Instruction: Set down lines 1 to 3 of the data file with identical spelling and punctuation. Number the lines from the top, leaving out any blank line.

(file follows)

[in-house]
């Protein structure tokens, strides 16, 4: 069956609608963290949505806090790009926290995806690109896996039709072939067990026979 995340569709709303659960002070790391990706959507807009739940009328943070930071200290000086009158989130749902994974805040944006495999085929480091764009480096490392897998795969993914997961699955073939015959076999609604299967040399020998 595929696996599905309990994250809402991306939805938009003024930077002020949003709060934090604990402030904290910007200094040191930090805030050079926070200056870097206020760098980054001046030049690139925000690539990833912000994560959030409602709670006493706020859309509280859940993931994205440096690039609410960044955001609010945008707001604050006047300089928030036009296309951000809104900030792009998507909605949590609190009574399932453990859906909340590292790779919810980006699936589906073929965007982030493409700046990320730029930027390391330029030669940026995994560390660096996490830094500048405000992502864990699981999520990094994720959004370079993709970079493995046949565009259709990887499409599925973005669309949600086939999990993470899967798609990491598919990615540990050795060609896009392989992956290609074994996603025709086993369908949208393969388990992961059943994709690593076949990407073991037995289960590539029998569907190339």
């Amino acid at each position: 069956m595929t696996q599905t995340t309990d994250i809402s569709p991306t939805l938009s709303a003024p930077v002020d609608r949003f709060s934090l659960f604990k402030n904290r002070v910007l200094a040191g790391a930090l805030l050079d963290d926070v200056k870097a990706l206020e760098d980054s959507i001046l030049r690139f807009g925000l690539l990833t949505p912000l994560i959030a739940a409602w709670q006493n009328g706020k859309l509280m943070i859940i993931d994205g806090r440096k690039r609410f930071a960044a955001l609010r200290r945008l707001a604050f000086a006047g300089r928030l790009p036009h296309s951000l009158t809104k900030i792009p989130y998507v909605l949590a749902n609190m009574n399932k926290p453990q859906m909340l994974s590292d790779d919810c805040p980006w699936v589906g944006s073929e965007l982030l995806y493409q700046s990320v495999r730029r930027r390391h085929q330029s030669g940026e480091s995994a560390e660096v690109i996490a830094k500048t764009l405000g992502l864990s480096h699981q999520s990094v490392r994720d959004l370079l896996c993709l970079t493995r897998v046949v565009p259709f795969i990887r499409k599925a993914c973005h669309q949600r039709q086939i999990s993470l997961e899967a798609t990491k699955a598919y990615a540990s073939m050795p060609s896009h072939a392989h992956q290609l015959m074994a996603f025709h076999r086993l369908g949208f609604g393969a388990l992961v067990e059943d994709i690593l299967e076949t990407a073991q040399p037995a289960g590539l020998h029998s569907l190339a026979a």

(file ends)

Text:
[in-house]
């Protein structure tokens, strides 16, 4: 069956609608963290949505806090790009926290995806690109896996039709072939067990026979 995340569709709303659960002070790391990706959507807009739940009328943070930071200290000086009158989130749902994974805040944006495999085929480091764009480096490392897998795969993914997961699955073939015959076999609604299967040399020998 595929696996599905309990994250809402991306939805938009003024930077002020949003709060934090604990402030904290910007200094040191930090805030050079926070200056870097206020760098980054001046030049690139925000690539990833912000994560959030409602709670006493706020859309509280859940993931994205440096690039609410960044955001609010945008707001604050006047300089928030036009296309951000809104900030792009998507909605949590609190009574399932453990859906909340590292790779919810980006699936589906073929965007982030493409700046990320730029930027390391330029030669940026995994560390660096996490830094500048405000992502864990699981999520990094994720959004370079993709970079493995046949565009259709990887499409599925973005669309949600086939999990993470899967798609990491598919990615540990050795060609896009392989992956290609074994996603025709086993369908949208393969388990992961059943994709690593076949990407073991037995289960590539029998569907190339």
């Amino acid at each position: 069956m595929t696996q599905t995340t309990d994250i809402s569709p991306t939805l938009s709303a003024p930077v002020d609608r949003f709060s934090l659960f604990k402030n904290r002070v910007l200094a040191g790391a930090l805030l050079d963290d926070v200056k870097a990706l206020e760098d980054s959507i001046l030049r690139f807009g925000l690539l990833t949505p912000l994560i959030a739940a409602w709670q006493n009328g706020k859309l509280m943070i859940i993931d994205g806090r440096k690039r609410f930071a960044a955001l609010r200290r945008l707001a604050f000086a006047g300089r928030l790009p036009h296309s951000l009158t809104k900030i792009p989130y998507v909605l949590a749902n609190m009574n399932k926290p453990q859906m909340l994974s590292d790779d919810c805040p980006w699936v589906g944006s073929e965007l982030l995806y493409q700046s990320v495999r730029r930027r390391h085929q330029s030669g940026e480091s995994a560390e660096v690109i996490a830094k500048t764009l405000g992502l864990s480096h699981q999520s990094v490392r994720d959004l370079l896996c993709l970079t493995r897998v046949v565009p259709f795969i990887r499409k599925a993914c973005h669309q949600r039709q086939i999990s993470l997961e899967a798609t990491k699955a598919y990615a540990s073939m050795p060609s896009h072939a392989h992956q290609l015959m074994a996603f025709h076999r086993l369908g949208f609604g393969a388990l992961v067990e059943d994709i690593l299967e076949t990407a073991q040399p037995a289960g590539l020998h029998s569907l190339a026979a």